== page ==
Think about founders while celebrating Fourth of July
June 30, 2010 | 07:28 AM
July 4, 1776, is America's birthday. Since the time when the 13 colonies united as one and broke away from the grip of Great Britain, every Fourth of July is a celebration of freedom and liberty in the greatest country ever created.
The Declaration of Independence is the ultimate symbol of those very freedoms we all hold dear. That document still is quoted today.
It is talked about and portions of it are memorized in grade schools across the country. It still has meaning, more than 230 years after it was written.
In recent months, I have rediscovered an interest in history, specifically that of our brilliant Founding Fathers.
In the second paragraph, the most well-known portion of the Declaration of Independence, Thomas Jefferson cites some of the most important words ever documented.
"We hold these truths to be self-evident, that all men are created equal, that they are endowed by their Creator with certain unalienable Rights, that among these are Life, Liberty and the pursuit of Happiness. That to secure these rights, Governments are instituted among Men, deriving their just powers from the consent of the governed. That whenever any Form of Government becomes destructive of these ends, it is the Right of the People to alter or abolish it, and to institute new Government, laying its foundation on such principles and organizing its powers in such form, as to them shall seem most likely to effect their Safety and Happiness."
To our Founding Fathers freedom was worth fighting for. Blood and tears were shed and lives were lost in war. It was not an idea taken lightly or for granted the way it is now by so many.
Jefferson wrote that governments receive their powers from the approval of the governed. When we, as the governed, disagree with what is going on, we vote someone else or other ideas into power. We also can inform ourselves and become involved in the decision-making processes.
Jefferson and our other Founding Fathers knew what could happen to our Republic if we didn't respect freedom and keep an eye on our government. And their words prove that.
As the government Jefferson wrote about carefully so long ago now infringes more in our daily lives, one must wonder what he would have thought about our leaders of today. He couldn't possibly know how complicated life would become and what could happen to the country and world more than 230 years later.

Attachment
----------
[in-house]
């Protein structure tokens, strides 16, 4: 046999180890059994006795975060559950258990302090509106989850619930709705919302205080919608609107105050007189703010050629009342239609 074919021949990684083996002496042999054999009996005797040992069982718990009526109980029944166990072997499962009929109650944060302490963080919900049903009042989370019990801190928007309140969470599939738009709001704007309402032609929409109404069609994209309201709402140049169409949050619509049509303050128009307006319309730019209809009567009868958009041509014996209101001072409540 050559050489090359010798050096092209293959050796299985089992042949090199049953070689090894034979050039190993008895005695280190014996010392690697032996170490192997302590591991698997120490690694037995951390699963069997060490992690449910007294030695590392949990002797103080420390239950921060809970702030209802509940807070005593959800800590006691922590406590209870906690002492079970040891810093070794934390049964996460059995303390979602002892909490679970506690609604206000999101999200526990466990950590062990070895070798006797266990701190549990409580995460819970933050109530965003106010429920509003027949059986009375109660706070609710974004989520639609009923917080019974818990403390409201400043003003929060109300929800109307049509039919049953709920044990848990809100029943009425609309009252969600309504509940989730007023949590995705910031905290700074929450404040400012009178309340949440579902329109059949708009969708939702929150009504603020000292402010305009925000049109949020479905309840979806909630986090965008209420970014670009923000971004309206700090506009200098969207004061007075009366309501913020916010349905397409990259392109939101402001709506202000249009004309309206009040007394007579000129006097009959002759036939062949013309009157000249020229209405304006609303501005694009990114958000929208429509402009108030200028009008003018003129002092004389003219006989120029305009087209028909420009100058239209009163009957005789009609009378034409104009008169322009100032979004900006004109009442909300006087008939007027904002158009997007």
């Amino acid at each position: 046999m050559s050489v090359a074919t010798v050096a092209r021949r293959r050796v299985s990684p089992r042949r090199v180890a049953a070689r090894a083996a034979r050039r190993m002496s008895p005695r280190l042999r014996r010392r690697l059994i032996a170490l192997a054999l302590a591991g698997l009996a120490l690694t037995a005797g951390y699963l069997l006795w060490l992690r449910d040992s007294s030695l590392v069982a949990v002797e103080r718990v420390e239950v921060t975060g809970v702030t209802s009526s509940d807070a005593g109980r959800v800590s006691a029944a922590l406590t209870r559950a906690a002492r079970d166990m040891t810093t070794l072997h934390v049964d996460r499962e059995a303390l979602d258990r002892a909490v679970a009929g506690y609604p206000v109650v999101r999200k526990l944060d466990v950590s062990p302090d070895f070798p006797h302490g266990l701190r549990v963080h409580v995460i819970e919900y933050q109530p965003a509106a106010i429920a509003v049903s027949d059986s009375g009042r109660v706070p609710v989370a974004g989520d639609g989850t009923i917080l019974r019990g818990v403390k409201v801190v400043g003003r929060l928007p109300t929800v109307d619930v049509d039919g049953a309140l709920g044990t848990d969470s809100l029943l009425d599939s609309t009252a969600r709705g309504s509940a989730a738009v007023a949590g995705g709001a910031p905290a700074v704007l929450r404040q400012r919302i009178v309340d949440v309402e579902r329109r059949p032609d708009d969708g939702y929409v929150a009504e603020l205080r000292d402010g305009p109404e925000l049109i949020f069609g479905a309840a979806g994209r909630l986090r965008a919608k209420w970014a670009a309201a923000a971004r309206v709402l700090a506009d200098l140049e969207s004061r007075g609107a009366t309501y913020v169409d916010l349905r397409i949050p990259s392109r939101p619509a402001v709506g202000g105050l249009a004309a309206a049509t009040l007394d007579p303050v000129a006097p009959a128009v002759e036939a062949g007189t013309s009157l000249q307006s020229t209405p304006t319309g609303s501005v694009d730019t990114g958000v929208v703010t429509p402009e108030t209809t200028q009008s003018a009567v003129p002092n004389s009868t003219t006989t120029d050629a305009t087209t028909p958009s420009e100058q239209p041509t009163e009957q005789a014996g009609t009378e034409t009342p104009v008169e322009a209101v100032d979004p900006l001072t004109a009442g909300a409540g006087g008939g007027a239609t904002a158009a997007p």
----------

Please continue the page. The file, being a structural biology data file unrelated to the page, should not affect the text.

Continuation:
But, he understood people and their motives and what could happen to a Republic when power and elitism gain control over the people.
Specifically, he knew what could happen if government became too large and powerful.
Jefferson said, "Government big enough to supply everything you need is big enough to take everything you have. The course of history shows that as a government grows, liberty decreases."
He said, "I am not a friend to a very energetic government. It is always oppressive."
Jefferson also said, "The democracy will cease to exist when you take away from those who are willing to work and give to those who would not."
Fourth of July should be a time to celebrate America's birthday. That means it's also a time to think about where we've been and where we are headed as a Republic. It also is a time to think about the freedoms we have as individuals in this country, our capitalistic roots and what could happen to those in the future if government continues on its current path.
Jefferson's quotes about government and the Declaration of Independence are breathtaking in these times. It's as if he and his fellow Founding Fathers knew exactly what would happen in the future.
And we are living that future right now.
It is time this Fourth of July to think about Jefferson and his fellow Founding Fathers. What would they say or think about our current path as a country?
It is only by seeking and understanding their words and wisdom that America can become united and great again.
Seiser is the editor of the